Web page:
Posted on October 24, 2005

‘Violent Ethnic War Looms’

Ethan Baron, The Province (Vancouver), Oct. 21

A violent ethnic war between Filipino and Vietnamese youths in the Lower Mainland will likely escalate, Vancouver police said yesterday.

“What’s even more alarming is that sometimes the intended victims don’t even belong to the disputing groups, but just happen to be a member of that community,” said police Insp. Kash Heed.

Investigators believe the conflict that has led to a series of bloody incidents started in July, when two Vietnamese youths were attacked, one suffering a broken arm, the other serious leg injuries.

In late July, a non-involved 14-year-old Asian boy was attacked by five Filipino youths because they thought he was Vietnamese, Heed said.

On Aug. 30, young Vietnamese were involved in a drive-by shooting.

On Sept. 8, a staffer at Sir Charles Tupper Secondary School in Vancouver intervened in a knife assault involving members of the two groups.

On Oct. 1, in the 3300-block of Vanness Avenue in Vancouver, six to seven Filipino males attacked a Vietnamese youth, puncturing his liver. About 20 minutes earlier, young Vietnamese had stabbed a Filipino youth.

The violence “boiled to a crescendo” Oct. 8 when members of both gangs went to a dance at the Polish Community Hall on Fraser Street at about 10:30 p.m., said Vancouver youth-services unit Det. Doug Spencer.

“They all knew each of their communities were going to be there,” Spencer said.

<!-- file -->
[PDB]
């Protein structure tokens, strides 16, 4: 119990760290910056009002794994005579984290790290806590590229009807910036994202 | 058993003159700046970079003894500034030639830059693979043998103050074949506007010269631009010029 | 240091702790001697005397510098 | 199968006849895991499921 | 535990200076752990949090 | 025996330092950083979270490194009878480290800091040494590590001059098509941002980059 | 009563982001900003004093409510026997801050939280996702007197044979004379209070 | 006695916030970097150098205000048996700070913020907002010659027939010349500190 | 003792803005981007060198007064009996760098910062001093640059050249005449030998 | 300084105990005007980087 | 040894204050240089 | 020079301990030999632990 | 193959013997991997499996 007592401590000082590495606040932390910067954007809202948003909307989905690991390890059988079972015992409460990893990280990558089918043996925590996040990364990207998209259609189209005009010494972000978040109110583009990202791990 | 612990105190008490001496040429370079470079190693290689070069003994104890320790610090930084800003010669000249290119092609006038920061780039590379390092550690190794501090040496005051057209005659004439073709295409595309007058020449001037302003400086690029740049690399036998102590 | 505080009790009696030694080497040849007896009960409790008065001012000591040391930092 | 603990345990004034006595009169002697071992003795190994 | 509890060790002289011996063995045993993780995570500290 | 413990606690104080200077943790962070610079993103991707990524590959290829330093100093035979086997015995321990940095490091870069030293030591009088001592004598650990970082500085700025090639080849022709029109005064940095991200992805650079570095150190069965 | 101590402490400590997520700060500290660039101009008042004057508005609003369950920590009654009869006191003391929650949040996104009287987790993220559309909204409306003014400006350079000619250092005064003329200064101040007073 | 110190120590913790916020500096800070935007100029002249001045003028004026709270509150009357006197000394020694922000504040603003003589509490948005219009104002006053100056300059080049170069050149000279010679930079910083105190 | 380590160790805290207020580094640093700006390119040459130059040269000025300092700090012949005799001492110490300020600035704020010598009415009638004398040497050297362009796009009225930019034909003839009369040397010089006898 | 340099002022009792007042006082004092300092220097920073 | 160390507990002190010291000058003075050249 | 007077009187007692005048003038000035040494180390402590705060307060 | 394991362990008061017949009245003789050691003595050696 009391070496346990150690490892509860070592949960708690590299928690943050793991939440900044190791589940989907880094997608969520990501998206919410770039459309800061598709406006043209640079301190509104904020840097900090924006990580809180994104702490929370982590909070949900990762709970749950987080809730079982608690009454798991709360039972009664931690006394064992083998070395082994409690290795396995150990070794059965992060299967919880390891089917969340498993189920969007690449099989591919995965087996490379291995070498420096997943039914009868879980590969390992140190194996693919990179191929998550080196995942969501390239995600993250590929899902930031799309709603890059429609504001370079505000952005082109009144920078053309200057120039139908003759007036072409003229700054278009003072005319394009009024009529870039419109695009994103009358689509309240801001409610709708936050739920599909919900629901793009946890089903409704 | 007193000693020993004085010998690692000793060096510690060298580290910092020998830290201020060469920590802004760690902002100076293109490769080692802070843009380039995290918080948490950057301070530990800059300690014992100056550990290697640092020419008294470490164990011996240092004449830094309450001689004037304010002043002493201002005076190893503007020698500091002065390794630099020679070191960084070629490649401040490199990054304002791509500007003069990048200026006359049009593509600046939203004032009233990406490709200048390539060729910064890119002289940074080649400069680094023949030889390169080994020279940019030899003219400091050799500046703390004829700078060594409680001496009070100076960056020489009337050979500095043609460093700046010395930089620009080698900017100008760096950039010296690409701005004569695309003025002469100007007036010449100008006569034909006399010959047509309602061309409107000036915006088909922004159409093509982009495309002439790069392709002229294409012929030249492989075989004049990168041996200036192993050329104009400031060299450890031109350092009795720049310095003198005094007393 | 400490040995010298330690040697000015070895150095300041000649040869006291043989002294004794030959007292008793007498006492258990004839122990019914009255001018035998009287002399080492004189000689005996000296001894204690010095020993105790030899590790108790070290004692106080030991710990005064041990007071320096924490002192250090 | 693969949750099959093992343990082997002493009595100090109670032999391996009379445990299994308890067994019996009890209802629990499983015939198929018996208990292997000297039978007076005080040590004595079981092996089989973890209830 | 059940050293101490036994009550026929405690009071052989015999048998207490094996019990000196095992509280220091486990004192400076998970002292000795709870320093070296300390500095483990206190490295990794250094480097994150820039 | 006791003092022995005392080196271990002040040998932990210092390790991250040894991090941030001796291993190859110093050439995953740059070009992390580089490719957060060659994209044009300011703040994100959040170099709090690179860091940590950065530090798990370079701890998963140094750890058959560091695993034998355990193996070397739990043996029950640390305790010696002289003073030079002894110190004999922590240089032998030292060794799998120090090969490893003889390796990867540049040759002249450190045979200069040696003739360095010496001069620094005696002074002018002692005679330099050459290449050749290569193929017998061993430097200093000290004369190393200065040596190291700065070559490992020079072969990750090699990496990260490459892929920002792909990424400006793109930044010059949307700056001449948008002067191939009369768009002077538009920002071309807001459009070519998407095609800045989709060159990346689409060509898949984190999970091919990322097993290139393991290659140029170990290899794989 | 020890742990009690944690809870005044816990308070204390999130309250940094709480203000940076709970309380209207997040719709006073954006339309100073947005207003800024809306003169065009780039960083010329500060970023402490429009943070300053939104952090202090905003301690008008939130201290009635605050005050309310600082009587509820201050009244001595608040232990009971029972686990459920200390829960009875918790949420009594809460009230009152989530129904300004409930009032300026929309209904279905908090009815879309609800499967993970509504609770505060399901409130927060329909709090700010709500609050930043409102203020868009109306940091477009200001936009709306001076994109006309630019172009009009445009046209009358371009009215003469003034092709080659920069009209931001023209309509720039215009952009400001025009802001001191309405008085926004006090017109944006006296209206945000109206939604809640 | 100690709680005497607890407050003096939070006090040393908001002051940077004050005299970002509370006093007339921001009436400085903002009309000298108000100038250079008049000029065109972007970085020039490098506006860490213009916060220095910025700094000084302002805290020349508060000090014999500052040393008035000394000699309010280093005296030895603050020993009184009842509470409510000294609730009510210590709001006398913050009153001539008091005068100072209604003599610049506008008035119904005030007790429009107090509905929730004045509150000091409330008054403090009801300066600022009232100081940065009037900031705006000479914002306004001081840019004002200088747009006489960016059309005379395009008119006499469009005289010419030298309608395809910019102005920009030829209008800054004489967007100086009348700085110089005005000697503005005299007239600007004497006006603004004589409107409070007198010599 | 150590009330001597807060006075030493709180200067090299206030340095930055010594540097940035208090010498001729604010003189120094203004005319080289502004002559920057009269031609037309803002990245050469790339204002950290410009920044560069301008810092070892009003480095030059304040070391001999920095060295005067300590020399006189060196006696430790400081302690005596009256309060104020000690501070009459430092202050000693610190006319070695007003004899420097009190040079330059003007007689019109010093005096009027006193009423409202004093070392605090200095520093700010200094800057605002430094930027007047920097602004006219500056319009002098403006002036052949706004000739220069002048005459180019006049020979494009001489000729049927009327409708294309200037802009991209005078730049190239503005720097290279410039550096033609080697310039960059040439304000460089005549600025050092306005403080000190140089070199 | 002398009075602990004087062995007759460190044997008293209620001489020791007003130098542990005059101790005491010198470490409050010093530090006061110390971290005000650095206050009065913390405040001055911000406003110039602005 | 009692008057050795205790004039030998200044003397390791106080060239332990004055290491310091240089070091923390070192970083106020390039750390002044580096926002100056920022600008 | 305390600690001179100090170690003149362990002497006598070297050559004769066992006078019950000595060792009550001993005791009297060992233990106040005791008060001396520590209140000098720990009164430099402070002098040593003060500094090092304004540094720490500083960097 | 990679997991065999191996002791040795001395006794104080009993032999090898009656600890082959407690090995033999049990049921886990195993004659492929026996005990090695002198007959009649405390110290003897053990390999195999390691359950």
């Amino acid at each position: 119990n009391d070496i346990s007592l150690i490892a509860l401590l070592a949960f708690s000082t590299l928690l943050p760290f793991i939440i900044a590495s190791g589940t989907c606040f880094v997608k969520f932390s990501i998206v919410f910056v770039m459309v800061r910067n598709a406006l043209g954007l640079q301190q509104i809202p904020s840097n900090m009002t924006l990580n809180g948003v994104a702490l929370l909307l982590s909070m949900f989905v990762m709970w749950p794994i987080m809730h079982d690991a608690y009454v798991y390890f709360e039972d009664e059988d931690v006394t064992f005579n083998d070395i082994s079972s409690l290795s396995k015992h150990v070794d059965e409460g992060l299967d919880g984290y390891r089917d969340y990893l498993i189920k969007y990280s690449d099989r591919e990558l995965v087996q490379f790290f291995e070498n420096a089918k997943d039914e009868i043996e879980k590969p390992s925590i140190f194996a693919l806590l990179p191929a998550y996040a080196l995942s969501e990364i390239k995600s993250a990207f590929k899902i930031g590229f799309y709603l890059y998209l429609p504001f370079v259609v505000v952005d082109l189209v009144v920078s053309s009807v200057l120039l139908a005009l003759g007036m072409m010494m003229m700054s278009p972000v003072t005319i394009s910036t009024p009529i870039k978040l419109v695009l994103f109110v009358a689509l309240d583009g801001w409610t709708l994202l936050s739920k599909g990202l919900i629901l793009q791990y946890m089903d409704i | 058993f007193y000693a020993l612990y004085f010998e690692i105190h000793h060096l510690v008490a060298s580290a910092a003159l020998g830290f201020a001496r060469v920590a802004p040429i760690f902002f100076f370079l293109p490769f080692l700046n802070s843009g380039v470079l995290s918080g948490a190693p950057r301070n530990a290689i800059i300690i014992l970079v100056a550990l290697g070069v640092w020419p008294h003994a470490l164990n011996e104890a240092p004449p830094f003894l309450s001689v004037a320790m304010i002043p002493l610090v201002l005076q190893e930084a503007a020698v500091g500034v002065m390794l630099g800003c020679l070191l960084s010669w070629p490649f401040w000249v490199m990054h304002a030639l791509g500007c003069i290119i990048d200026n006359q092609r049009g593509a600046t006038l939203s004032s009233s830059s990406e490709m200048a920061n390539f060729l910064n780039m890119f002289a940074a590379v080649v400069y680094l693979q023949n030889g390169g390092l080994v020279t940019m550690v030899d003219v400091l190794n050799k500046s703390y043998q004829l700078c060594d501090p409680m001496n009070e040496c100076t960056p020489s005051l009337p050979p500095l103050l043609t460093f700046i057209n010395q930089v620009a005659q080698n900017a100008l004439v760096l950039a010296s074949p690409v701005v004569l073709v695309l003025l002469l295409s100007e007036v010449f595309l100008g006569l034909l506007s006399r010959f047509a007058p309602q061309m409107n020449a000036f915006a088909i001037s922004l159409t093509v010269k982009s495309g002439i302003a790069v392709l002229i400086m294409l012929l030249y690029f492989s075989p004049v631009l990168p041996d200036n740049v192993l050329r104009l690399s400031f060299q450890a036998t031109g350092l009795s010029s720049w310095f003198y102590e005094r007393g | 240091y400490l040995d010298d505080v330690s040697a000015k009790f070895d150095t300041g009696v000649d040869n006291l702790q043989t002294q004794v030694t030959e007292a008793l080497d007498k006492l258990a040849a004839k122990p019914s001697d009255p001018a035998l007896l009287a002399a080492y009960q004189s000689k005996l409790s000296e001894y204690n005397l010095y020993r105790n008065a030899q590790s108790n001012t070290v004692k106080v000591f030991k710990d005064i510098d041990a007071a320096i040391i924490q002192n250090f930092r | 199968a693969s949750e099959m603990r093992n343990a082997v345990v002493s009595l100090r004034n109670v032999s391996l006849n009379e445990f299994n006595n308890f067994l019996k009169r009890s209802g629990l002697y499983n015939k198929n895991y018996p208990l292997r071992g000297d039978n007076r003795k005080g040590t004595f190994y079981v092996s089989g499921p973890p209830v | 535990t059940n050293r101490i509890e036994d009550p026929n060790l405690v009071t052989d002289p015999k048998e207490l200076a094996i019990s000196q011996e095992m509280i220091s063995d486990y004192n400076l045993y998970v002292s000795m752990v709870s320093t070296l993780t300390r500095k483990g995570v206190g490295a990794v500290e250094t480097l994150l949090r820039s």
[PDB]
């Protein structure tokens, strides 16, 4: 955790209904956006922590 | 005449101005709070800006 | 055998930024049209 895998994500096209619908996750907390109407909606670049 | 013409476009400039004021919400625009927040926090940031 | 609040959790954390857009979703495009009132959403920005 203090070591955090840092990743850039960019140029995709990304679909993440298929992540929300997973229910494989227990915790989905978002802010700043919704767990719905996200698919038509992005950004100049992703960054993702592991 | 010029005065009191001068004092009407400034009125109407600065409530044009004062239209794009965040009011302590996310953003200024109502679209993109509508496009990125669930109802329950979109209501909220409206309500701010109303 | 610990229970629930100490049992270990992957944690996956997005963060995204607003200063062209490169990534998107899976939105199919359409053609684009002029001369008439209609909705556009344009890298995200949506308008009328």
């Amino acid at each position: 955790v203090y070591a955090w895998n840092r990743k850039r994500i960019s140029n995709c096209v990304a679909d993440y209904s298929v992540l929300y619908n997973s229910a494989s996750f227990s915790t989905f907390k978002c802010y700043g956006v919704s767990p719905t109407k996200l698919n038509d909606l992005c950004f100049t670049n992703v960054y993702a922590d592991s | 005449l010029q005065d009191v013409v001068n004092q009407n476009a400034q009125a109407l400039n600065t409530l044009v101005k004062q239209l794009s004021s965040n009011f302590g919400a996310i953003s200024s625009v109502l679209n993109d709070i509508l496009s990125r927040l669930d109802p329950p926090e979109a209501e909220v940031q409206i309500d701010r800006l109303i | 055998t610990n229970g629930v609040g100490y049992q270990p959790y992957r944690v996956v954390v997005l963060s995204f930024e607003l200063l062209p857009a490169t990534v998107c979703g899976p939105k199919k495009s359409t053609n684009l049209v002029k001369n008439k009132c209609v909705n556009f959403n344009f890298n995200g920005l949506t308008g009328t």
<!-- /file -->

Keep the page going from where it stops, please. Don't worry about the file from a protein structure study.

Six people were stabbed in the ensuing brawl outside the hall, two seriously. One remains in hospital.

“We’re fortunate that no one was killed that night,” Heed said.

Much of the fighting has taken place near the Joyce SkyTrain station, but other incidents have occurred around the Lower Mainland.

Those involved are aged between 13 and their early 20s. Many are students at Lower Mainland high schools, police said.

“In a lot of cases the older brothers will get involved,” Spencer said, adding that females sometimes carry weapons to the fights because male police officers are less likely to search them.

The fights have involved a variety of bladed weapons. The groups commonly favour machetes, swords and illegal switchblades and butterfly knives, police said.

“They have easy access to these weapons,” Heed said.

The war is fuelled by “bravado” and is not over drugs or turf, Heed said, adding: “All indications are that it is going to escalate.”

The Filipino members have been wearing red bandanas as gang “colours,” Spencer said.

“They’ve learned this from watching videos and movies,” he said.

Vancouver police on Wednesday met with regional law-enforcement officials to implement an “integrated approach” to the violence.

Investigators expect criminal charges will be laid in connection with the attacks.

Police are speaking with those involved, and with ethnic community leaders and parents of assailants and victims.

“We’re going to tell them right up front that your son or daughter [is] doing this when they’re outside of the home. We’re expecting you to take some action to deal with this,” Heed said.

“You can’t come back and say, ‘You never told us that they were involved in this.’ You can’t come back and say you didn’t know.”

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